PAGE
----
Multimedia Games mines the talent of Austin, Texas to create great slot games
by Frank Legato
Most of what you see on the slot floor these days is the product of the creative forces of Las Vegas-based slot manufacturers. However, more and more incredibly fun slots these days come from that well-known gaming hub of… Texas.
That’s right, Texas—but one particular artsy, creative, energy-filled corner of the state, the capital of Austin. That’s the headquarters of Multimedia Games, a slot-maker which until a few years ago was almost exclusively in the Class II electronic bingo markets. But since the company committed to becoming a larger player in the traditional casino markets, its games have gained fans around the country.
Multimedia produces some of the most creative, clever video slots in the business, and the company’s location has a lot to do with that. Besides being the state capital, Austin, as you may know, is a center for the arts, music, and creativity in general. It is also the location of the University of Texas—which feeds a steady stream of engineering, design and art talent to Multimedia Games.
“We’ve got a very magical kingdom here in Austin,” says Mick Roemer, the slot-industry veteran who joined Multimedia as senior vice president of sales a few years ago. “Coming from an artistic community like Austin gives our games a fresher feel, and our games are resonating across the country because of that.”
Many of the features you see appearing on the games of the top slot-makers started with Multimedia. For instance, it was the first company to use a wide-screen video format. Beyond that, the company has used its talent to create a variety of play mechanics that are just now starting to become commonplace.
But where the player sees the difference most is in the games themselves—they are funny, engaging, consistently interesting and packed with entertaining bonus events. “Players are interested in great graphics and great game mechanics,” Roemer says, “and an entertaining experience in terms of playability of the game and hit frequency of the awards. But not only do we have outstanding and distinctive graphics; we have many layers of bonus events. Players love the way the screens change when you get into free games or other bonuses.”
What sets Multimedia apart from other slot-makers is the talent in game design and artwork that pours naturally into the company from its surroundings in Austin.
“We’re exposed to more varied themes than designers in the traditional slot markets,” comments Clint Owens, executive producer in Multimedia’s game development group. “A lot of the people on our team have varied backgrounds. We have painters. We have people who have done acting—including one artist who was on a Seinfeld episode. We have a yodeler! Creativity runs in crazy veins.”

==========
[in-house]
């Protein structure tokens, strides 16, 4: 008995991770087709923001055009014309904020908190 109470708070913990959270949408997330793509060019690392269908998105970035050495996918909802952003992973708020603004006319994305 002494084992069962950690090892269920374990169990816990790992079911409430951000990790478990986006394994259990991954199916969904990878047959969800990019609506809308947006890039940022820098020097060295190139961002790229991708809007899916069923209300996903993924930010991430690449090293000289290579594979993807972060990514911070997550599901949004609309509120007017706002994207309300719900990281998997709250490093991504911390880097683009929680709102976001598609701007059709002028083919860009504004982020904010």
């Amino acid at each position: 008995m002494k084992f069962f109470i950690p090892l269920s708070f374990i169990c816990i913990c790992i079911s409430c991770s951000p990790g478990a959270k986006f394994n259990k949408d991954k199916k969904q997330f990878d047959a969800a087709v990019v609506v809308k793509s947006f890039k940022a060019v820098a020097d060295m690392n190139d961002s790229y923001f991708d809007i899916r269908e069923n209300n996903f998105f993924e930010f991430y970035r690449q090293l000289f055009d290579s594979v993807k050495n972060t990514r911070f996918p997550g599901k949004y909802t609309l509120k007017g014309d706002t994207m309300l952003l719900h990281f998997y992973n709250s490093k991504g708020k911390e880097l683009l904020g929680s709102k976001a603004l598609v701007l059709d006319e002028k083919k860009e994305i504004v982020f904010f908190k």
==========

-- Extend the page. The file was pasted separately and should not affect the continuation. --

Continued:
This eclectic bunch of game designers, producers and artists typically takes part in every aspect of game design, and the fun they all have shows up in the finished product.
Take “Invasion from Outer Space,” a kitschy 1950s-style alien invasion theme. The video reels float over a scene of a crowd of people running for their lives from flying saucers. Characters doing their best film screams serve as reel symbols. In one bonus game, you shoot down flying saucers at the behest of a classic 1950s public service announcement. In grainy black-and-white, the announcer urges, “It’s time to fight back!”
The people you see and the screams you hear in “Invasion” are the people on the Multimedia game design team, including the executives. “We had the entire art department running across a garage for the scene where people are running through the city,” laughs Owens. The terrified townspeople depicted on the reels? Also Multimedia execs and game designers. One of company’s game producers provided a particularly blood-curdling scream, worthy of anything Hollywood produced in the ’50s.
“If you listen to our games, you will hear a lot of our internal talent,” Owens says. “One of our art directors plays banjo on a game; another’s voice is heard on the ‘Smokin’ Hot’ series of games. On ‘Alacazam,’ one of our art directors is doing a genie with a particular accent that’s pretty entertaining. The voice on ‘Wild Wheel’ is someone from our product management group.”
The team participation sometimes requires a little bit of outside assistance. “In ‘Carnival in Rio,’ we did all the sounds internally, but we hired a dancer to do the wild dancer symbols,” notes Brad Johnson, vice president of product management and marketing. “We also wanted an authentic Rio accent. There’s a certain way people from Rio speak. So, we went trolling in bars to find people to do the Brazilian voices.”